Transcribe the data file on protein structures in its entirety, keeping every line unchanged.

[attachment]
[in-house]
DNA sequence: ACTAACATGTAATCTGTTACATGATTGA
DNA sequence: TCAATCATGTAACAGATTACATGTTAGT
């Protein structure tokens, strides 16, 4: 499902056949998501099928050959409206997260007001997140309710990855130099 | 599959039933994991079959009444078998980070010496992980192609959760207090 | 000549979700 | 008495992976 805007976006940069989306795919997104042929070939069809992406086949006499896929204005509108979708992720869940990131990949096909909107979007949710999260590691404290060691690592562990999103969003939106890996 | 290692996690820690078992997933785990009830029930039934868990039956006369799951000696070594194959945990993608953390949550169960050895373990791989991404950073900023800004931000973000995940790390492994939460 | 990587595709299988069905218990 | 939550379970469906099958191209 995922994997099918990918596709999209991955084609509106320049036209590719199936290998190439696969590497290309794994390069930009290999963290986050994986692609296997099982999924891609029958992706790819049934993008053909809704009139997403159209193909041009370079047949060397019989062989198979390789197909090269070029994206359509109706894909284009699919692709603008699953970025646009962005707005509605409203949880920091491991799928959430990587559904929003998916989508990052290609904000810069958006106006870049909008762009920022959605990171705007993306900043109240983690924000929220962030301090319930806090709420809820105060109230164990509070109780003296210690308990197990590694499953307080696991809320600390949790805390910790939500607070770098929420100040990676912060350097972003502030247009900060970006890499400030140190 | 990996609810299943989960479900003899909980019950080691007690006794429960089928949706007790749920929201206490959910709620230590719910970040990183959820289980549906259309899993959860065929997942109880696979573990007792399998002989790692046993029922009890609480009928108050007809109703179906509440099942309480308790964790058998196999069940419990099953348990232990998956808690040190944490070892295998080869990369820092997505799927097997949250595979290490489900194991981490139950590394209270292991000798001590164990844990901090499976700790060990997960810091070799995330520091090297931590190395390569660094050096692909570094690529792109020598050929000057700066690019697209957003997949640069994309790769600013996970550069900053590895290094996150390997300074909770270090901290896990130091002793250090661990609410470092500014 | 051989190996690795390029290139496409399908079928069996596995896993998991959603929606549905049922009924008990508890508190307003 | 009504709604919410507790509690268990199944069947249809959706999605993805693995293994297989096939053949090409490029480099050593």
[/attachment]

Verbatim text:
[in-house]
DNA sequence: ACTAACATGTAATCTGTTACATGATTGA
DNA sequence: TCAATCATGTAACAGATTACATGTTAGT
């Protein structure tokens, strides 16, 4: 499902056949998501099928050959409206997260007001997140309710990855130099 | 599959039933994991079959009444078998980070010496992980192609959760207090 | 000549979700 | 008495992976 805007976006940069989306795919997104042929070939069809992406086949006499896929204005509108979708992720869940990131990949096909909107979007949710999260590691404290060691690592562990999103969003939106890996 | 290692996690820690078992997933785990009830029930039934868990039956006369799951000696070594194959945990993608953390949550169960050895373990791989991404950073900023800004931000973000995940790390492994939460 | 990587595709299988069905218990 | 939550379970469906099958191209 995922994997099918990918596709999209991955084609509106320049036209590719199936290998190439696969590497290309794994390069930009290999963290986050994986692609296997099982999924891609029958992706790819049934993008053909809704009139997403159209193909041009370079047949060397019989062989198979390789197909090269070029994206359509109706894909284009699919692709603008699953970025646009962005707005509605409203949880920091491991799928959430990587559904929003998916989508990052290609904000810069958006106006870049909008762009920022959605990171705007993306900043109240983690924000929220962030301090319930806090709420809820105060109230164990509070109780003296210690308990197990590694499953307080696991809320600390949790805390910790939500607070770098929420100040990676912060350097972003502030247009900060970006890499400030140190 | 990996609810299943989960479900003899909980019950080691007690006794429960089928949706007790749920929201206490959910709620230590719910970040990183959820289980549906259309899993959860065929997942109880696979573990007792399998002989790692046993029922009890609480009928108050007809109703179906509440099942309480308790964790058998196999069940419990099953348990232990998956808690040190944490070892295998080869990369820092997505799927097997949250595979290490489900194991981490139950590394209270292991000798001590164990844990901090499976700790060990997960810091070799995330520091090297931590190395390569660094050096692909570094690529792109020598050929000057700066690019697209957003997949640069994309790769600013996970550069900053590895290094996150390997300074909770270090901290896990130091002793250090661990609410470092500014 | 051989190996690795390029290139496409399908079928069996596995896993998991959603929606549905049922009924008990508890508190307003 | 009504709604919410507790509690268990199944069947249809959706999605993805693995293994297989096939053949090409490029480099050593």